Well, that was actually easier than I thought it would be! Fantasy and literary criticism, that’s me.
Merry Christmas, to those who celebrate it—but it’s also the last Sunday of the year, which means it’s time for my top ten list. As usual, these are my top reads of 2011, not the top published books of 2011. But I’ve also added my favorite film adaptation and my favorite audiobook of the year, since I’ve started really keeping those posts up. I was lucky enough to have a good handful of five star books, but that meant leaving off a lot of four and a half star books that I honestly loved off the list. I invite you to rifle through those categories to your right. And here’s 2010 in review and 2009 in review, if you’re so inclined. I think that’s all the housekeeping, so let’s get started.
I have recently discovered a love of cooking. I mean, I’ve always liked baking—as a little kid, hanging out at Clare’s basically meant making cookies with Clare from the prepackaged dough you can buy at the store. My adult love of cooking really started when I looked at a box of pancake mix and realized that it didn’t ask for eggs. The idea of dehydrated eggs grossed me out, so I began making my pancakes from scratch. But it’s been absolutely encouraged by a recent fannish food blog, which I’d like to highlight as we recover from Turkey Day 2011.
I’ve never mentioned it, but I absolutely love poking at my site stats. How people get to my blog (I’m apparently linked on my college’s website! This is completely new information to me!), which posts people read the most (my review of the film adaptation of Atonement and my review of A Clash of Kings), and, of course, the search terms that lead people to my blog. There are many paths to my establishment, it seems, and several of them are paths trod by very confused people. Today, then, I will help these poor souls by answering their search terms, as culled from search terms that led actual people to my blog this September.
Book bloggers blog because we love reading. Has book blogging changed the way you read? Have you discovered books you never would have apart from book blogging? How has book blogging affected your book acquisition habits? Have you made new connections with other readers because of book blogging? Choose any one of these topics and share your thoughts today!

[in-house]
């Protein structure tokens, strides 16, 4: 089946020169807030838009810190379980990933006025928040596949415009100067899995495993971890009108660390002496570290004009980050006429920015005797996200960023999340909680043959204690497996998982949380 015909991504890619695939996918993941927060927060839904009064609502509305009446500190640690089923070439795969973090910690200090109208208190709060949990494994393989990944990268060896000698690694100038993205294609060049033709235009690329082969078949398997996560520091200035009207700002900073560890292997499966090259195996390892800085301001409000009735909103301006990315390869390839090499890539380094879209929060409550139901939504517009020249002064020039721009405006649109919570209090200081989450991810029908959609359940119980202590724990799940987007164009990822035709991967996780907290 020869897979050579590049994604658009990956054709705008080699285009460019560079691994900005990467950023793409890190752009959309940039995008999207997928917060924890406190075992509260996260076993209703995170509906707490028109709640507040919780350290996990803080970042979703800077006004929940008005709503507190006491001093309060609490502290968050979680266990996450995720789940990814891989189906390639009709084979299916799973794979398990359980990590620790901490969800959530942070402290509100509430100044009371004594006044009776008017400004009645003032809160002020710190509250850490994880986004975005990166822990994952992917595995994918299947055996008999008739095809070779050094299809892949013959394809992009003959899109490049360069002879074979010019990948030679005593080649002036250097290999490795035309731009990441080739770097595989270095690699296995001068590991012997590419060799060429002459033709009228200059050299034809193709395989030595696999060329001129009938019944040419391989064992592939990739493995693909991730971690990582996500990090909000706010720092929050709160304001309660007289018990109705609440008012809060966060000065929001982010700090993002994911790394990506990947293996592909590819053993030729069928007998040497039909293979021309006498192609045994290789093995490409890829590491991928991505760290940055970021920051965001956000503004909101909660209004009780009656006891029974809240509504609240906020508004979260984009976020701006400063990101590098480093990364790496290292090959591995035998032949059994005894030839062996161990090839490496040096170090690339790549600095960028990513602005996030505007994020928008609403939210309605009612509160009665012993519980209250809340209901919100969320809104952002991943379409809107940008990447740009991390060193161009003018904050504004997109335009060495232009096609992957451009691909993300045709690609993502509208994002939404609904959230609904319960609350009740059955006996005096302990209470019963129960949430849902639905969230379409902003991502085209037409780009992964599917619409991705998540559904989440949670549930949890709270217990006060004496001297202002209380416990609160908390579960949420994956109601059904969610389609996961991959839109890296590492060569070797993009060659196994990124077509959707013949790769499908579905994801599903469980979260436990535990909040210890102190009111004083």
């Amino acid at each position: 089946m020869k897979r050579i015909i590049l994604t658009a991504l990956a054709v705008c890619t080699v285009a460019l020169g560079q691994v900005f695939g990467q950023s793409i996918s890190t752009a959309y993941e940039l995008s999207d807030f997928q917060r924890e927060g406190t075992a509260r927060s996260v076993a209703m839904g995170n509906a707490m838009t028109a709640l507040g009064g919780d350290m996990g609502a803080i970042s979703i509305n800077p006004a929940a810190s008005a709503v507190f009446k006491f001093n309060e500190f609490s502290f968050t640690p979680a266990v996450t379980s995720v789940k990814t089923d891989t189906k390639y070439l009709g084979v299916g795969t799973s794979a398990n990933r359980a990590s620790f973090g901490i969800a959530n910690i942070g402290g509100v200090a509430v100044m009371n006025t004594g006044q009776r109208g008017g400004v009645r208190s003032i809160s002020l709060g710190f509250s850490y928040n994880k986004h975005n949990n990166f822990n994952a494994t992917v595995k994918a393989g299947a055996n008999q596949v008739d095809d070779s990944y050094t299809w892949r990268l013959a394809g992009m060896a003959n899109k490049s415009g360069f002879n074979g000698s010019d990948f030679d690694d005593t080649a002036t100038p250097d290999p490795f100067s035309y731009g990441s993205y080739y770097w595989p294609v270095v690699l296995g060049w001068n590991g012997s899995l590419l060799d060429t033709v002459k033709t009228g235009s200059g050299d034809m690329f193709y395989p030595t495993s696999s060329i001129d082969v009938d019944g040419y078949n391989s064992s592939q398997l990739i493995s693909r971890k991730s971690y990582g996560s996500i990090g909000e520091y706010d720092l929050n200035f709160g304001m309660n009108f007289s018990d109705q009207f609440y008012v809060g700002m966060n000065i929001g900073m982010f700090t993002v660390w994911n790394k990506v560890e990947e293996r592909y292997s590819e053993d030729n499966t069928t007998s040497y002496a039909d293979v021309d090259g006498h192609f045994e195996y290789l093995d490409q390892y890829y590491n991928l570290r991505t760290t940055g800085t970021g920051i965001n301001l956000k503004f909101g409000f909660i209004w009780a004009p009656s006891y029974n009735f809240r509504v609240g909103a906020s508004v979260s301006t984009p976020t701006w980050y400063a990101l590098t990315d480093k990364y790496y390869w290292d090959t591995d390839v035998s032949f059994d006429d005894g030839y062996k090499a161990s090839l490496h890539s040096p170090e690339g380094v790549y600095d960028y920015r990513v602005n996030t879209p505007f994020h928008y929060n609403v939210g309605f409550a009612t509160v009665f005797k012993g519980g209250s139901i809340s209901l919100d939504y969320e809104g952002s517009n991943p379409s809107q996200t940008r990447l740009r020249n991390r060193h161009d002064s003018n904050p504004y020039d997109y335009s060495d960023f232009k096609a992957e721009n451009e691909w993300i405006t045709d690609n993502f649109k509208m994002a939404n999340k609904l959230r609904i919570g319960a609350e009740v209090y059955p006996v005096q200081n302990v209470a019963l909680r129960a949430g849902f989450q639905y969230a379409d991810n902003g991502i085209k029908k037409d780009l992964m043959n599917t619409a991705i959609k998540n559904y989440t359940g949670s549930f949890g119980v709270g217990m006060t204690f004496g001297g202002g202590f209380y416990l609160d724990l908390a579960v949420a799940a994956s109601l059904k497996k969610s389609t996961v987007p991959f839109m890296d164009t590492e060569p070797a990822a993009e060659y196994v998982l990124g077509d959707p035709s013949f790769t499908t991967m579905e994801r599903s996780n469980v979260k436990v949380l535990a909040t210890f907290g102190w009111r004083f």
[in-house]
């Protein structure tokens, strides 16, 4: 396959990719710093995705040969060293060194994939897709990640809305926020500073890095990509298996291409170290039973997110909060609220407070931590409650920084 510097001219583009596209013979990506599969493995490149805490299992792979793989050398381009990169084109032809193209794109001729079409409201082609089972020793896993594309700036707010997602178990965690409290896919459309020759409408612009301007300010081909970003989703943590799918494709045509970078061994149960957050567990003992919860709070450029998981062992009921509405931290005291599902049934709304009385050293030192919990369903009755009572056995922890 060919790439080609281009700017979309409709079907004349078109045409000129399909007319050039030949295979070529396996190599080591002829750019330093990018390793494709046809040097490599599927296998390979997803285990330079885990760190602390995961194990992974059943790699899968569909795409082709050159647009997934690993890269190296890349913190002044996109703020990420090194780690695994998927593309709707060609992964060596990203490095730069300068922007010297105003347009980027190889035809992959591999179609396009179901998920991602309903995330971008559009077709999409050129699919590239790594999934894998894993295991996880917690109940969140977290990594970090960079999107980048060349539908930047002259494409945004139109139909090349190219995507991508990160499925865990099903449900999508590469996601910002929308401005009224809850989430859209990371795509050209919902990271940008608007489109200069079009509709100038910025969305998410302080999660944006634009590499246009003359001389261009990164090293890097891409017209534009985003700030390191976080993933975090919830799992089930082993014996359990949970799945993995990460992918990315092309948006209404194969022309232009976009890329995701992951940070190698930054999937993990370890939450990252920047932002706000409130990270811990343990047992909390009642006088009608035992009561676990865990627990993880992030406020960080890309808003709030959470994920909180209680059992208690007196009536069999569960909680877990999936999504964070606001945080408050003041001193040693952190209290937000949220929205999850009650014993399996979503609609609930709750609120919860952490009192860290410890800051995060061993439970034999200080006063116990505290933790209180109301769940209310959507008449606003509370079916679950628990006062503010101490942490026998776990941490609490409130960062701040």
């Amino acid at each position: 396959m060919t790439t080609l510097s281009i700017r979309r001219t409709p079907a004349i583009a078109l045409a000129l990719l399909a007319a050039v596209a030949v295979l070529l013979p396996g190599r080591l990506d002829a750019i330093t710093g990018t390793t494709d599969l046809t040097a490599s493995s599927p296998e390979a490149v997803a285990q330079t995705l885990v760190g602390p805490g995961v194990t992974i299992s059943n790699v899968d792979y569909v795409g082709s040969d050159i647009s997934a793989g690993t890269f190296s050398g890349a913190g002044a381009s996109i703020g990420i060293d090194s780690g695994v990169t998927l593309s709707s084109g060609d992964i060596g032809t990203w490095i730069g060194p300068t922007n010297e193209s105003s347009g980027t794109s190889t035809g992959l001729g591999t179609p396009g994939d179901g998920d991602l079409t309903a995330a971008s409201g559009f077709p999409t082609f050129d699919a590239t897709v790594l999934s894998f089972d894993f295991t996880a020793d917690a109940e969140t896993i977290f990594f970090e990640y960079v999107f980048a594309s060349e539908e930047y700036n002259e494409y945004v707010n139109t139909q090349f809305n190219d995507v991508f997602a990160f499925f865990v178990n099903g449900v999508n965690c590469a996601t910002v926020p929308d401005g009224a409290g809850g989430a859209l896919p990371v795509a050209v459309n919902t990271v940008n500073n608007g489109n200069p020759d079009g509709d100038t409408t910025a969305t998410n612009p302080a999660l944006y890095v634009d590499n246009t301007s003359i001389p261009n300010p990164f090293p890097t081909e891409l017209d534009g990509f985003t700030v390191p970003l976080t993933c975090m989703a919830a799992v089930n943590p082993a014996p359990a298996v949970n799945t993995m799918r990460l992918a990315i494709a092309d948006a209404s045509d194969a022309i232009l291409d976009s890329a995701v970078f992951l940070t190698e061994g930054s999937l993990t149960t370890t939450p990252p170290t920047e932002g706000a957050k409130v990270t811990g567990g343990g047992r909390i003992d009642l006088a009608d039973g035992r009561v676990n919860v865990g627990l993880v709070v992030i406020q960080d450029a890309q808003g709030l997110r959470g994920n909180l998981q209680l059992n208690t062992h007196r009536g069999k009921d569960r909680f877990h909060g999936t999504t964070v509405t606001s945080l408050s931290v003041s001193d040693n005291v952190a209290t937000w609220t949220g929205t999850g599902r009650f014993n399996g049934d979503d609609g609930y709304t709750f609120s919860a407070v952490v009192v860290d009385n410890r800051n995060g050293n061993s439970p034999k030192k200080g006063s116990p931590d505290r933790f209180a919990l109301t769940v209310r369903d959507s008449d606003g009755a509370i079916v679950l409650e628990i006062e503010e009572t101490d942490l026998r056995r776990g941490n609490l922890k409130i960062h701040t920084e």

Oh, wow, that’s a lot of prompts. I suppose I’ll go with book acquisition habits, since I’ve talked about how book blogging changed the way I read last year for my anniversary, which is at the end of this month.
Book blogging has made me both pickier about how I acquire books and more omnivorous. Because you rarely know if you’re going to love a book, I usually purchase books from thrift stores; my love for mass market paperbacks, especially old, yellow ones, makes that all the sweeter. I love coming back to my home town after a long time away and sifting through the thrift stores. That’s how I got my copies of A Game of Thrones and A Clash of Kings, which are wonderfully dated. If only I could make the entire series match in paperback! But that’s another topic for another time. But even then, I’m pretty picky, mostly because a dollar can go towards part of another costume piece if I don’t spend it on a book. (My life, ladies and gents, my life.)
But it’s also made me incredibly bolder when it comes to libraries. I’m not shy about the fact that I’m occasionally the reason books don’t get shelved at the library; that’s how I picked up Hard Times by Studs Terkel, which I’d never heard of before and would have never picked up in a million years, but I’m incredibly glad I took it home and read it. I can take books home and return them without reading them without feeling guilty at all. The three libraries I have access to in Georgia have incredible selection. I never tire of finding a book that has only one copy in the public library in the entire state of Georgia, and then putting it on hold. The sheer access I have, all with a free library card! It boggles my mind that some people who profess to love books don’t even think about using their local libraries. I recently cancelled my Netflix subscription, and I’ve been relying on public libraries for films ever since. It’s been working out great. Give your local library a shot, or at the very least support it. (Oh, there’s an idea for a community fundraiser! Hmm…)